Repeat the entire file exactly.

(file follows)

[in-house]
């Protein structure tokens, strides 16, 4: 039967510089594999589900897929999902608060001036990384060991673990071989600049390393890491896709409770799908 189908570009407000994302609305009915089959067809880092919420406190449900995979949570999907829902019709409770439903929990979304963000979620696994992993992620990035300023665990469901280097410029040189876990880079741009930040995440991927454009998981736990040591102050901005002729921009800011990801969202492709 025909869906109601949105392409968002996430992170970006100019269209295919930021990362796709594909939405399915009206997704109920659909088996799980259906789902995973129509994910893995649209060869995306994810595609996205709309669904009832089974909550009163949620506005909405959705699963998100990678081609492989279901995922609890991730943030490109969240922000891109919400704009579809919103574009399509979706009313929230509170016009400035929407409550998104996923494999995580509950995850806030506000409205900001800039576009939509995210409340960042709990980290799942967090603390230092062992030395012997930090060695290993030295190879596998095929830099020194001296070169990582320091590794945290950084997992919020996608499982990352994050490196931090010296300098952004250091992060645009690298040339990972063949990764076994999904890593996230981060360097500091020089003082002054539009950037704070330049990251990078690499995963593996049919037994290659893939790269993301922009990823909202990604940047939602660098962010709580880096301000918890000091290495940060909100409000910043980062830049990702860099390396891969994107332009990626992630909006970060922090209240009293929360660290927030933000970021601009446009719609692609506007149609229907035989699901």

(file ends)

[in-house]
């Protein structure tokens, strides 16, 4: 039967510089594999589900897929999902608060001036990384060991673990071989600049390393890491896709409770799908 189908570009407000994302609305009915089959067809880092919420406190449900995979949570999907829902019709409770439903929990979304963000979620696994992993992620990035300023665990469901280097410029040189876990880079741009930040995440991927454009998981736990040591102050901005002729921009800011990801969202492709 025909869906109601949105392409968002996430992170970006100019269209295919930021990362796709594909939405399915009206997704109920659909088996799980259906789902995973129509994910893995649209060869995306994810595609996205709309669904009832089974909550009163949620506005909405959705699963998100990678081609492989279901995922609890991730943030490109969240922000891109919400704009579809919103574009399509979706009313929230509170016009400035929407409550998104996923494999995580509950995850806030506000409205900001800039576009939509995210409340960042709990980290799942967090603390230092062992030395012997930090060695290993030295190879596998095929830099020194001296070169990582320091590794945290950084997992919020996608499982990352994050490196931090010296300098952004250091992060645009690298040339990972063949990764076994999904890593996230981060360097500091020089003082002054539009950037704070330049990251990078690499995963593996049919037994290659893939790269993301922009990823909202990604940047939602660098962010709580880096301000918890000091290495940060909100409000910043980062830049990702860099390396891969994107332009990626992630909006970060922090209240009293929360660290927030933000970021601009446009719609692609506007149609229907035989699901």